In Manchuria, now north-east China, a large she-wolf and a girl just four years old squatted in a sorghum field.

The wolf was sturdily built, but she was old and patches of her fur had fallen out and most of her teeth were missing. The little girl wore a white shirt with red baggy pantaloons, and was holding tightly onto a basket. They had been hiding here for two full days, as the earth rumbled from the countless large tanks heading south, and exchanges of gunfire sounded all around. Long ago, the old wolf had fled from humans with guns, and she had never forgotten the smell of gunpowder smoke.

The wolf was well aware that the time of her own death was approaching. Her eyes, which had once seen far into the distance even at night, were now blurred as if covered by a perpetual mist, and her ears, which had been able to distinguish between people’s voices in the village in the next valley, were now quite deaf, so all she had to rely on was her sense of smell.

Until two years earlier she had reigned as leader of the pack of fifty-two cubs that she herself had given birth to and raised, but as she began to feel her age she had ceded to a younger wolf, and once she knew the end was not far off she had quietly set out in search of a place to die.

When she had been with the pack, she hadn’t needed to hunt for food since the younger wolves would all offer her the choicest meat out of respect, and they had also taken turns to keep guard night and day, so there was no need for her to stay attuned to every noise.

Now she was on her own, however, she had to take care of everything herself. And with her nerves constantly on edge, her physical strength rapidly deteriorated. Although she was old, however, she did have her pride. It would be better to lie down on the railroad tracks that crossed the plain from north to south and be run over by a train than succumb to wild dogs or cats, she thought. And so she had once more drawn herself up and strained her useless eyes and ears to the utmost, hoping quickly to find a quiet place where she wouldn’t be disturbed by birds or worms.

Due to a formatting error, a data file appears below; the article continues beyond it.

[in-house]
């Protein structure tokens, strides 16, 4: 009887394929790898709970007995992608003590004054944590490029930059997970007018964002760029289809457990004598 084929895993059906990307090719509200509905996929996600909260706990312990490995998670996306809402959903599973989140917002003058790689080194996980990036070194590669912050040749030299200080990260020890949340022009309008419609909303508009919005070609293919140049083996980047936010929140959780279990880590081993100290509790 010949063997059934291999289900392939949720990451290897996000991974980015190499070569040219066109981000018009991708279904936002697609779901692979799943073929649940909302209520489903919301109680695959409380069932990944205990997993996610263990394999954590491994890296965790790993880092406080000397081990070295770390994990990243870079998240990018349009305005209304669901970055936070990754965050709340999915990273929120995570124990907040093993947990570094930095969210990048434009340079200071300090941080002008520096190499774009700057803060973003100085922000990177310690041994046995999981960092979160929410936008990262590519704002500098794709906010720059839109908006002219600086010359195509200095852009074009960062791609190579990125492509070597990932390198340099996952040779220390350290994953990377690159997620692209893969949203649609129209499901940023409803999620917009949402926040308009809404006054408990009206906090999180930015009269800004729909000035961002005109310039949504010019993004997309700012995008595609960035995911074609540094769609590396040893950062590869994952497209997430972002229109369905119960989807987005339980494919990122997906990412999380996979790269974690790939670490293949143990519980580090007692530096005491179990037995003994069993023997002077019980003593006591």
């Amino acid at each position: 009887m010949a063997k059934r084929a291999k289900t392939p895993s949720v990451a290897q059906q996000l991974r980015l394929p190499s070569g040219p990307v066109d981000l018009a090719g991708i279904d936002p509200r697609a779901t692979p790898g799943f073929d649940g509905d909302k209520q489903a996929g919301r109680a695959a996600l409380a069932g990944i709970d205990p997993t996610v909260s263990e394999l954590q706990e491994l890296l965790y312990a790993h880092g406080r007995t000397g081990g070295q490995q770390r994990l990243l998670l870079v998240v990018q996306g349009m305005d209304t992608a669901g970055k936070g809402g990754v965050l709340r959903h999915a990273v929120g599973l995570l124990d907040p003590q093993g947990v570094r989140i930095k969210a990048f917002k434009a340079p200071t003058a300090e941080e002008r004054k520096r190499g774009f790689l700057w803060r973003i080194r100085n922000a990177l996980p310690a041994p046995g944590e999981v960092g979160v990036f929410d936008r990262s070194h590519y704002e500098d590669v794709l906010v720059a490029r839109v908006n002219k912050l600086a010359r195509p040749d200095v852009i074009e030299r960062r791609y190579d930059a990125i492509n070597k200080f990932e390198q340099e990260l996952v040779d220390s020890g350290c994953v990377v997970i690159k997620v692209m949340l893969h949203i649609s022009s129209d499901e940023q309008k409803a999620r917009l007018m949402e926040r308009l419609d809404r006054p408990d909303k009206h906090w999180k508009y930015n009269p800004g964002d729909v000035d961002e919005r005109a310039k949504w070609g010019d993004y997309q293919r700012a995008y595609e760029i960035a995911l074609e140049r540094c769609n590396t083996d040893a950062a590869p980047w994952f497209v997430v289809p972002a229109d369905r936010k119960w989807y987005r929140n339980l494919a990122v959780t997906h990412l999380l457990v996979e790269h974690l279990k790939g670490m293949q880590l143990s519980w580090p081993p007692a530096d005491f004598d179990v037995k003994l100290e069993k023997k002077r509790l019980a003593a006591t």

With this one wish in mind, she had continued walking unsteadily on and on. But about ten days ago a great commotion had broken out around her, the Japanese began moving southwards en masse, and aeroplanes with markings she hadn’t seen before began flying around overhead.

The wolf only wanted to find a place to die as soon as possible and was not particularly startled by this. Nevertheless, the ruckus only grew daily and the sounds of human voices became ever more deafening, so she was no longer able to go peacefully on her way and was instead forced to hide in the woods by day and wait until nightfall to continue.

At dusk on the fifth day, as the wolf came out of the woods she ran into a large group of Japanese people rushing by in a panic. The wolf cursed her own carelessness, shrinking back at the thought of being targeted by their guns, but they didn’t seem at all concerned with her as they called out to each other in shrill voices and, ignoring the wails of the children among them, hastened on their way.